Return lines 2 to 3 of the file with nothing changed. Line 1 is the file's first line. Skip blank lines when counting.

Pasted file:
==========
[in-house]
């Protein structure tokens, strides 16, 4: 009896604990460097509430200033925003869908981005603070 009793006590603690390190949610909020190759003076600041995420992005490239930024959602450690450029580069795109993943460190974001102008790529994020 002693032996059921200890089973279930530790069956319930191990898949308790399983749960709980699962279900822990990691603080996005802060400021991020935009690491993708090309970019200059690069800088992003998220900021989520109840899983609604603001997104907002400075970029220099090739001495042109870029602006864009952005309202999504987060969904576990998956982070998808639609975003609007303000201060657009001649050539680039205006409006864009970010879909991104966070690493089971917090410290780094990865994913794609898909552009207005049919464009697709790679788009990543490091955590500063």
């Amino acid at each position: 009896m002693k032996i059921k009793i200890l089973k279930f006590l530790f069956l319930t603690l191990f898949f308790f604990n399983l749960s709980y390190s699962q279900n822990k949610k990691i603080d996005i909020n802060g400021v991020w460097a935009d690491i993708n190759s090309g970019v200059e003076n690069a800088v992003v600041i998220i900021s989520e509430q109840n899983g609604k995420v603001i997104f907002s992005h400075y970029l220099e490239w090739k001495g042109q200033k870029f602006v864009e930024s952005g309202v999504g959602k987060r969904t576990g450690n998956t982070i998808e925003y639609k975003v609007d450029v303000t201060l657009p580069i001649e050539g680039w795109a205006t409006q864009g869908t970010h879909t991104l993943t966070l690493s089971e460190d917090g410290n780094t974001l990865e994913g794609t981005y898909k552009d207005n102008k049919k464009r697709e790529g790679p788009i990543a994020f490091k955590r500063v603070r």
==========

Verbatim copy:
């Protein structure tokens, strides 16, 4: 009896604990460097509430200033925003869908981005603070 009793006590603690390190949610909020190759003076600041995420992005490239930024959602450690450029580069795109993943460190974001102008790529994020 002693032996059921200890089973279930530790069956319930191990898949308790399983749960709980699962279900822990990691603080996005802060400021991020935009690491993708090309970019200059690069800088992003998220900021989520109840899983609604603001997104907002400075970029220099090739001495042109870029602006864009952005309202999504987060969904576990998956982070998808639609975003609007303000201060657009001649050539680039205006409006864009970010879909991104966070690493089971917090410290780094990865994913794609898909552009207005049919464009697709790679788009990543490091955590500063």
């Amino acid at each position: 009896m002693k032996i059921k009793i200890l089973k279930f006590l530790f069956l319930t603690l191990f898949f308790f604990n399983l749960s709980y390190s699962q279900n822990k949610k990691i603080d996005i909020n802060g400021v991020w460097a935009d690491i993708n190759s090309g970019v200059e003076n690069a800088v992003v600041i998220i900021s989520e509430q109840n899983g609604k995420v603001i997104f907002s992005h400075y970029l220099e490239w090739k001495g042109q200033k870029f602006v864009e930024s952005g309202v999504g959602k987060r969904t576990g450690n998956t982070i998808e925003y639609k975003v609007d450029v303000t201060l657009p580069i001649e050539g680039w795109a205006t409006q864009g869908t970010h879909t991104l993943t966070l690493s089971e460190d917090g410290n780094t974001l990865e994913g794609t981005y898909k552009d207005n102008k049919k464009r697709e790529g790679p788009i990543a994020f490091k955590r500063v603070r």